Keith Jack (1885-1966) maakte deel uit van Ernest Shackleton's gestrande Zuidpool-expeditie van 1914-17. Hij hield in die periode een dagboek bij. Fragmenten daaruit staan hier online.
10th January 1917
Hardly know what to write. Relief ship arrived this morn. Had just finished breakfast and Richards went out of hut returning a moment later shouting as he entered door "Come on she's here." Suppose from our faces expressed some doubt for he again said "Yes come on she's here, the ship's here" and with this all hands made a bolt for the door.
The eyes took a moment to accustom themselves to the glare after the gloom of the hut but sure enough there was a ship lying off the Barne Glacier away to the NW, looking at first very like a berg of which there were many in the Sound at the time.
I can't describe our feelings they were too deep. It was not a time for words our hearts were too full for this and I am not ashamed to say that tears of sheer joy forced their way into my eyes in spite of myself. To think that our long wait was over at last and that relief had come - no more blizzards and frost seared feat and hands – no more reeking blubber fumes – no more butchery of innocent seals – no more sledging – it was too good to be true. Was it to be wondered that one should be overcome at a time like this.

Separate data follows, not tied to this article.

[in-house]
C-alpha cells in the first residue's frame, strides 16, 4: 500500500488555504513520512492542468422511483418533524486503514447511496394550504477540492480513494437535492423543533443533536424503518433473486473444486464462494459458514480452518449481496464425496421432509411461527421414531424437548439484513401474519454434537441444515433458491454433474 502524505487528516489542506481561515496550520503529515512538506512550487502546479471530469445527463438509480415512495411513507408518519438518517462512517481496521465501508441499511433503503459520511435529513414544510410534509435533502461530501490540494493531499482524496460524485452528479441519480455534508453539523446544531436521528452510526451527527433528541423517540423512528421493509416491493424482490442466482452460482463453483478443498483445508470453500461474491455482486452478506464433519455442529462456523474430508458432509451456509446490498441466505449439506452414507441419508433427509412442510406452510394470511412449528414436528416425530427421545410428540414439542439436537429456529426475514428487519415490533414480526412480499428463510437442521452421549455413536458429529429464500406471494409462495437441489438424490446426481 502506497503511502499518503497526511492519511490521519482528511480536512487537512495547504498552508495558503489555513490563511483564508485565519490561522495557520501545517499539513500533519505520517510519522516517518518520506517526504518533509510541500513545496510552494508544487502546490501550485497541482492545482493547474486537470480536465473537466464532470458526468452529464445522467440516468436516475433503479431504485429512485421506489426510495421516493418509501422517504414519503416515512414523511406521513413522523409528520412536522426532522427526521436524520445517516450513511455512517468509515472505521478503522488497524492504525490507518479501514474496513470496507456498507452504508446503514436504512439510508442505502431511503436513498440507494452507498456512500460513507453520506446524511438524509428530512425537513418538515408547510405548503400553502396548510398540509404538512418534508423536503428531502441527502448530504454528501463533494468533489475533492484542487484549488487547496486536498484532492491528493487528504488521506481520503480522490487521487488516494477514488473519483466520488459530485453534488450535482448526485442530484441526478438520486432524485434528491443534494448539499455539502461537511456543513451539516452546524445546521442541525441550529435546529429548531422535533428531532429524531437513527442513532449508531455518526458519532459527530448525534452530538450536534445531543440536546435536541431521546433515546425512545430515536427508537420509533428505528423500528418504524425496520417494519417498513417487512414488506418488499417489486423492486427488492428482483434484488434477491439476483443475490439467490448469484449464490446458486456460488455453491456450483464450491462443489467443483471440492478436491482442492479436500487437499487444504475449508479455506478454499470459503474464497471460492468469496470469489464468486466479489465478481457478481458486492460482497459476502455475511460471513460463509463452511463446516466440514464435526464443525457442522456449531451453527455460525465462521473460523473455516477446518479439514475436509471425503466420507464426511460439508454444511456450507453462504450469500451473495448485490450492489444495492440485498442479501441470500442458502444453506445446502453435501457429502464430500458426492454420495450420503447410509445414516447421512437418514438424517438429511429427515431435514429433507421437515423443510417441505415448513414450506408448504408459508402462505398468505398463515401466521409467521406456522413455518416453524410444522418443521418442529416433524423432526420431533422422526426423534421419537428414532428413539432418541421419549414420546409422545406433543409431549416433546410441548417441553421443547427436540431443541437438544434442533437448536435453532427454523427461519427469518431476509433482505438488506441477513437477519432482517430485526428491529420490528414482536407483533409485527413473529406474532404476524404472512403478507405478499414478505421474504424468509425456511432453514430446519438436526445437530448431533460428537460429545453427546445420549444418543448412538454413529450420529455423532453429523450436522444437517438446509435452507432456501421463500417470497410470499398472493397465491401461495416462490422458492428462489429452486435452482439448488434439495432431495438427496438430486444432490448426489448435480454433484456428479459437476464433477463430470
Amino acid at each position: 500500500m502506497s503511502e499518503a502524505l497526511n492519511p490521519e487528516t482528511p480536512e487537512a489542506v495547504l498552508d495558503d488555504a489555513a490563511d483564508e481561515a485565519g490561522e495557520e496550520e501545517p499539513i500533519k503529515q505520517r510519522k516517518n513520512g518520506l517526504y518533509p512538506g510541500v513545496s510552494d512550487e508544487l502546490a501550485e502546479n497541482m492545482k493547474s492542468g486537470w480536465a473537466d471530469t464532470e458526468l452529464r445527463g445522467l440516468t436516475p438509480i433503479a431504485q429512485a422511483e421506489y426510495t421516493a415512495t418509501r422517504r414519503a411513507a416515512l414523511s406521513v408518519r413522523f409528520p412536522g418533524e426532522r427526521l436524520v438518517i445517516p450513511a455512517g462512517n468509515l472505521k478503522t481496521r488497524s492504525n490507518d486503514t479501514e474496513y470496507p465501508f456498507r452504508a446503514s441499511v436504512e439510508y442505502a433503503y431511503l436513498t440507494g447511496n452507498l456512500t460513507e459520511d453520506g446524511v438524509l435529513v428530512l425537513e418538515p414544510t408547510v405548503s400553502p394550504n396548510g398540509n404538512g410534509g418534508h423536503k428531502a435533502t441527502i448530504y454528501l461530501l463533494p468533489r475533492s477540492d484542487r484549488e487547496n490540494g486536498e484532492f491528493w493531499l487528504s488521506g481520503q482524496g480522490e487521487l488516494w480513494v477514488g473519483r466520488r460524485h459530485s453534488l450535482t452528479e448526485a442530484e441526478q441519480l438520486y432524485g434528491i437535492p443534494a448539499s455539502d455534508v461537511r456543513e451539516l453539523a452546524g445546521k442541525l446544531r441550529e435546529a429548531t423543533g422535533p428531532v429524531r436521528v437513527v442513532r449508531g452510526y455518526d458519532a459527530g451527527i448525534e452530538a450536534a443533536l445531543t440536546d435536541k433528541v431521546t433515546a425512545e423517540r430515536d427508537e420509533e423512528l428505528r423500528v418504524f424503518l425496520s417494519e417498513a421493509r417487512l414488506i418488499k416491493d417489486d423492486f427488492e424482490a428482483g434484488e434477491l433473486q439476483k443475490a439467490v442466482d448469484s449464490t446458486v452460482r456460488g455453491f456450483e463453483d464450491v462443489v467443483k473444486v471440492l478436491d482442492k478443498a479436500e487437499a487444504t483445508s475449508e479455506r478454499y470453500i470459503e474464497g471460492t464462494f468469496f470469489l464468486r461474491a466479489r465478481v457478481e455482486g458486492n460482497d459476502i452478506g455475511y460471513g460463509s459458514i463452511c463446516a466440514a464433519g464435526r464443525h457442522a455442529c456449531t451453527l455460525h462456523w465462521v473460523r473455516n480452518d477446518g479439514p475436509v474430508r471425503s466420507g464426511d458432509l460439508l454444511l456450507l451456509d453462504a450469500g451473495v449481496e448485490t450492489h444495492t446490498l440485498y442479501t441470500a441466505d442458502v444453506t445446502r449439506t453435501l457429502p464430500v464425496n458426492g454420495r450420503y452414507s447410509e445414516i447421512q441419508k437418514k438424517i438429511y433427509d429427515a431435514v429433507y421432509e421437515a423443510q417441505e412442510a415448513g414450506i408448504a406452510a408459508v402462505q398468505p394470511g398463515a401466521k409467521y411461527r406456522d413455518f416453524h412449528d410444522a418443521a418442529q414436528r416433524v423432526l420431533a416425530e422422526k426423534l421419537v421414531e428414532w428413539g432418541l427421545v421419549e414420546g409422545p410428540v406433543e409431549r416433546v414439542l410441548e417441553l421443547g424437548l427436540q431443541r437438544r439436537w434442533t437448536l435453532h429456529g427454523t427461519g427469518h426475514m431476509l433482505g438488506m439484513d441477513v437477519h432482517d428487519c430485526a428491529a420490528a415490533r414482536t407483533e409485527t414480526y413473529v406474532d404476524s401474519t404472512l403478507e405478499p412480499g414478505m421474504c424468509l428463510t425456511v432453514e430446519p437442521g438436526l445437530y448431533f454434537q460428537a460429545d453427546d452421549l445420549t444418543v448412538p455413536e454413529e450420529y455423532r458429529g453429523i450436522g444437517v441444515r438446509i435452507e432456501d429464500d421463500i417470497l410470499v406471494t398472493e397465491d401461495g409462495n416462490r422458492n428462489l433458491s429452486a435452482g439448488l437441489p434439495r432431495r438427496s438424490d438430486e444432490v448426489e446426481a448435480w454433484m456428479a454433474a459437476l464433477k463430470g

It did not take long to decide to go out to the ship which kept cruising slowly along the edge of the fixed ice some six miles off. While a sledge was being packed I climbed the snow slope SE of hut in hope that someone on ship would see the black object moving against white background and thereby know somebody was at the hut. Learnt afterwards no-one had seen me. About 10.30 all the others left with sledge load of gear while I remained to take observations etc…”